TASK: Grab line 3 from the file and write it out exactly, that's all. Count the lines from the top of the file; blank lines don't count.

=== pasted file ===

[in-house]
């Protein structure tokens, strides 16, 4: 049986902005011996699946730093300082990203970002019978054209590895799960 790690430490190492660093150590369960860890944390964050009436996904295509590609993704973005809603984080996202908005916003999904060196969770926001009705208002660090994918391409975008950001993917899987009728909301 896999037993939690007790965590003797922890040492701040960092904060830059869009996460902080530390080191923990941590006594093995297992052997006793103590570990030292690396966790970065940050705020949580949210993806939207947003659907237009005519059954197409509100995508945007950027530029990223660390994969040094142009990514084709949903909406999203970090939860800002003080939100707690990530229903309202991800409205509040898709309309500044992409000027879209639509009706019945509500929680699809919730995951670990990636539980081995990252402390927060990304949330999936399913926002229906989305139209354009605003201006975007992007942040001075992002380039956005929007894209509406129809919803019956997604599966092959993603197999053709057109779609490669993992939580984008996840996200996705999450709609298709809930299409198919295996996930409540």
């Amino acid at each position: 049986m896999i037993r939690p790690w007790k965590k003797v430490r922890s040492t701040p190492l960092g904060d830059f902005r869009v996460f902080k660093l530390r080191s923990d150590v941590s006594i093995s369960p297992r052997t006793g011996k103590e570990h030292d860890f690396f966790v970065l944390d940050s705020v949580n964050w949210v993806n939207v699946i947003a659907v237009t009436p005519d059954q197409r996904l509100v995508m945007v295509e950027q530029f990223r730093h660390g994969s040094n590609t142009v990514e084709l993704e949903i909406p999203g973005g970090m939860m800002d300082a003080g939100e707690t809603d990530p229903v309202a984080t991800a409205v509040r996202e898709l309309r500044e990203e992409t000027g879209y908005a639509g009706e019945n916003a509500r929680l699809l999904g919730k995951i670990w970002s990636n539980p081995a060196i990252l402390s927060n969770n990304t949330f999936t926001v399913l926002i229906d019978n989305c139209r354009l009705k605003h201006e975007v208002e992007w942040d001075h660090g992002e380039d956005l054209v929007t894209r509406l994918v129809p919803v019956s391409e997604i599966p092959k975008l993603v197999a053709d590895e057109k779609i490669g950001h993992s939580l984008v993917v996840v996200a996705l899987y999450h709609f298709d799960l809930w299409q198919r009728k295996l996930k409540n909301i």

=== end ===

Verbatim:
């Amino acid at each position: 049986m896999i037993r939690p790690w007790k965590k003797v430490r922890s040492t701040p190492l960092g904060d830059f902005r869009v996460f902080k660093l530390r080191s923990d150590v941590s006594i093995s369960p297992r052997t006793g011996k103590e570990h030292d860890f690396f966790v970065l944390d940050s705020v949580n964050w949210v993806n939207v699946i947003a659907v237009t009436p005519d059954q197409r996904l509100v995508m945007v295509e950027q530029f990223r730093h660390g994969s040094n590609t142009v990514e084709l993704e949903i909406p999203g973005g970090m939860m800002d300082a003080g939100e707690t809603d990530p229903v309202a984080t991800a409205v509040r996202e898709l309309r500044e990203e992409t000027g879209y908005a639509g009706e019945n916003a509500r929680l699809l999904g919730k995951i670990w970002s990636n539980p081995a060196i990252l402390s927060n969770n990304t949330f999936t926001v399913l926002i229906d019978n989305c139209r354009l009705k605003h201006e975007v208002e992007w942040d001075h660090g992002e380039d956005l054209v929007t894209r509406l994918v129809p919803v019956s391409e997604i599966p092959k975008l993603v197999a053709d590895e057109k779609i490669g950001h993992s939580l984008v993917v996840v996200a996705l899987y999450h709609f298709d799960l809930w299409q198919r009728k295996l996930k409540n909301i």